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INDIAN DENTAL ACADEMY Leader in continuing dental education www.indiandentalacademy.com

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      

Introduction Principles of BPT. Diagnosis and treatment planning. Role of orthopedics. Forces used in BPT. Development of the utility arch. Mixed dentition treatment. www.indiandentalacademy.com


    

Brackets & Prescriptions Class II div I Class II div II Mechanics for extraction cases. Finishing and retention.

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Introduction 

    

Bioprogressive therapy was developed from a background of edgewise technique as well as begg technique. Rickett’s describes three phases of: Primary edgewise Secondary edgewise Tertiary edgewise. Quaternary edgewise www.indiandentalacademy.com


Introduction ď Ž

It accepts as its mission the treatment of the total face rather than the narrower objective of the teeth and the occlusion.

ď Ž

Takes advantages of biological progressions including growth, development ,function and directs them to normalize it. www.indiandentalacademy.com


Introduction ď Ž

Management umbrella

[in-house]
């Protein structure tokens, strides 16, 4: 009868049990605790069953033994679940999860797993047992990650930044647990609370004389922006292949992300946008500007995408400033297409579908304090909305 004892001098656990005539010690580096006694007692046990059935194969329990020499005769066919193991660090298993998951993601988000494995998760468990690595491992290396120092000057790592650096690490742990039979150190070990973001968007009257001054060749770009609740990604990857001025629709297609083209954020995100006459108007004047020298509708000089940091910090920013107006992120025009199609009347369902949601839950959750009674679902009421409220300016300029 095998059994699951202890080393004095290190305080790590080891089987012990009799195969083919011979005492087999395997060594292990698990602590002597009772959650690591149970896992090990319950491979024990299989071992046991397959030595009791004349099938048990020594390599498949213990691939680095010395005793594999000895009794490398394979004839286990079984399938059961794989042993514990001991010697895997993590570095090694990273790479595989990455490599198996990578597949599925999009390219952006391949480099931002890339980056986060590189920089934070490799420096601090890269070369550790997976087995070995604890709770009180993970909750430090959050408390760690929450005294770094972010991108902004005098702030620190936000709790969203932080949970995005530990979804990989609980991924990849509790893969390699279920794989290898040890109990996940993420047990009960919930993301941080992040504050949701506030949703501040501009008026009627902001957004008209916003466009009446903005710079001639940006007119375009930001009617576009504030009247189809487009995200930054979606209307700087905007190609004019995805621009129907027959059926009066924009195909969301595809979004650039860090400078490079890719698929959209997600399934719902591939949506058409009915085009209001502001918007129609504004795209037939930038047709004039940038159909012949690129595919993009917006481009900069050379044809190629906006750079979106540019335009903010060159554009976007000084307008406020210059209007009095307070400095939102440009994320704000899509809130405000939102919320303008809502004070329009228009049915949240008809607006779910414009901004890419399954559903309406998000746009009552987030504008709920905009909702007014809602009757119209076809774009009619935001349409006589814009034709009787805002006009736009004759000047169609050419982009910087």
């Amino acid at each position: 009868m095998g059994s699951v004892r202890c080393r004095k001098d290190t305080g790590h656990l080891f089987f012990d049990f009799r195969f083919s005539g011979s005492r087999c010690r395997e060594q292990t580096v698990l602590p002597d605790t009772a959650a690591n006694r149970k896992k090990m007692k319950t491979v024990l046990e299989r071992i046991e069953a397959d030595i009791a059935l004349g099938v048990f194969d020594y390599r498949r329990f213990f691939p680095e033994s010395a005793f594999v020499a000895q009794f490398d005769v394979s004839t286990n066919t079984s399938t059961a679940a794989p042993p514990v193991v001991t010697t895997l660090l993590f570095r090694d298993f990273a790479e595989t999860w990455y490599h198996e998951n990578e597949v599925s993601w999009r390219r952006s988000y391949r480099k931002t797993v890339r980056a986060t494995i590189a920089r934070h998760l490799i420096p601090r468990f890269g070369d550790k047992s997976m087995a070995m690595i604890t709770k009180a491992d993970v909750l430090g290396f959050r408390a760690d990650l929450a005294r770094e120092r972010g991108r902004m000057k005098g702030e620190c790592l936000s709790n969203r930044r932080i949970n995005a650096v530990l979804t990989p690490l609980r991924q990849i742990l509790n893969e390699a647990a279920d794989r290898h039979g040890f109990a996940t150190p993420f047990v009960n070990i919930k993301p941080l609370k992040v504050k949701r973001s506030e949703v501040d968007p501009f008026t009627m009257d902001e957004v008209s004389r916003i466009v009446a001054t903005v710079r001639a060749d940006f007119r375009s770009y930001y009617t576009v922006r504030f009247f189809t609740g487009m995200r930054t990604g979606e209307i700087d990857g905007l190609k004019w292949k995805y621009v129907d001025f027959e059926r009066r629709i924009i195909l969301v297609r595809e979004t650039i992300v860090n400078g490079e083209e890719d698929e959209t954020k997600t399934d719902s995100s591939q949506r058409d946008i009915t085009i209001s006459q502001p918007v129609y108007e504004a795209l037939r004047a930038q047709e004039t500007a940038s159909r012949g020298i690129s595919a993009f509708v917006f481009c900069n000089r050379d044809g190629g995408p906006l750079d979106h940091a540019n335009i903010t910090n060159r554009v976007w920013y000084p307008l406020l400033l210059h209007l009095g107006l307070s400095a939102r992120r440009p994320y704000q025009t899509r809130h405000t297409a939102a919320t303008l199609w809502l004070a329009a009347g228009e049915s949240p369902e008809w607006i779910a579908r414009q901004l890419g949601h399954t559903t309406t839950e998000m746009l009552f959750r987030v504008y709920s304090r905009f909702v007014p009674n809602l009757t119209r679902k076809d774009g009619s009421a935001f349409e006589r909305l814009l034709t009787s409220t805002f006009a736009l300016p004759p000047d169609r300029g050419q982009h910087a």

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Principles of the Bioprogressive Therapy

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Principles of the Bioprogressive Therapy ď Ž

ď Ž

BPT has been developed in an attempt to communicate an understanding of mechanical procedures in developing a treatment plan, appliance selection specific to individual type.

Ten Principles.

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Principles of the Bioprogressive Therapy ď Ž

The use of a systems approach to diagnosis and treatment by the application of the VTO in planning treatment, evaluating anchorage and monitoring results.

ď Ž

Torque control throughout treatment.

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Principles of the Bioprogressive Therapy 

  

Keep the roots in vascular trabecular bone. Place roots against dense cortical bone. Torque to remodel cortical bone. Torque position teeth in final occlusion.